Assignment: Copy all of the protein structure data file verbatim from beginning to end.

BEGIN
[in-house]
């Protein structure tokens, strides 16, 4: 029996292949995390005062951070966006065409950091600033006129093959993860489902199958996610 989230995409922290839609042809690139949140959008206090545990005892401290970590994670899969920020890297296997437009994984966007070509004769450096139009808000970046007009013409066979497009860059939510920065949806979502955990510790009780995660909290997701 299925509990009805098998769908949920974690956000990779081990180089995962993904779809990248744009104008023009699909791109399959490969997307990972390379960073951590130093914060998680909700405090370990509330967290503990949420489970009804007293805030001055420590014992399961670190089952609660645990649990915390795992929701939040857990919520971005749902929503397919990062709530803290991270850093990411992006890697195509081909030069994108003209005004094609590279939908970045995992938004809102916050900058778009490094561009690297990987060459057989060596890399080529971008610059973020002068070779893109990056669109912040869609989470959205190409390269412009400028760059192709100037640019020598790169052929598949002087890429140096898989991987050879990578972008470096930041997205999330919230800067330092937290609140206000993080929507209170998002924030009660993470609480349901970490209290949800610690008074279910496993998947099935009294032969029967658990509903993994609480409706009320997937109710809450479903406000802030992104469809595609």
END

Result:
[in-house]
């Protein structure tokens, strides 16, 4: 029996292949995390005062951070966006065409950091600033006129093959993860489902199958996610 989230995409922290839609042809690139949140959008206090545990005892401290970590994670899969920020890297296997437009994984966007070509004769450096139009808000970046007009013409066979497009860059939510920065949806979502955990510790009780995660909290997701 299925509990009805098998769908949920974690956000990779081990180089995962993904779809990248744009104008023009699909791109399959490969997307990972390379960073951590130093914060998680909700405090370990509330967290503990949420489970009804007293805030001055420590014992399961670190089952609660645990649990915390795992929701939040857990919520971005749902929503397919990062709530803290991270850093990411992006890697195509081909030069994108003209005004094609590279939908970045995992938004809102916050900058778009490094561009690297990987060459057989060596890399080529971008610059973020002068070779893109990056669109912040869609989470959205190409390269412009400028760059192709100037640019020598790169052929598949002087890429140096898989991987050879990578972008470096930041997205999330919230800067330092937290609140206000993080929507209170998002924030009660993470609480349901970490209290949800610690008074279910496993998947099935009294032969029967658990509903993994609480409706009320997937109710809450479903406000802030992104469809595609």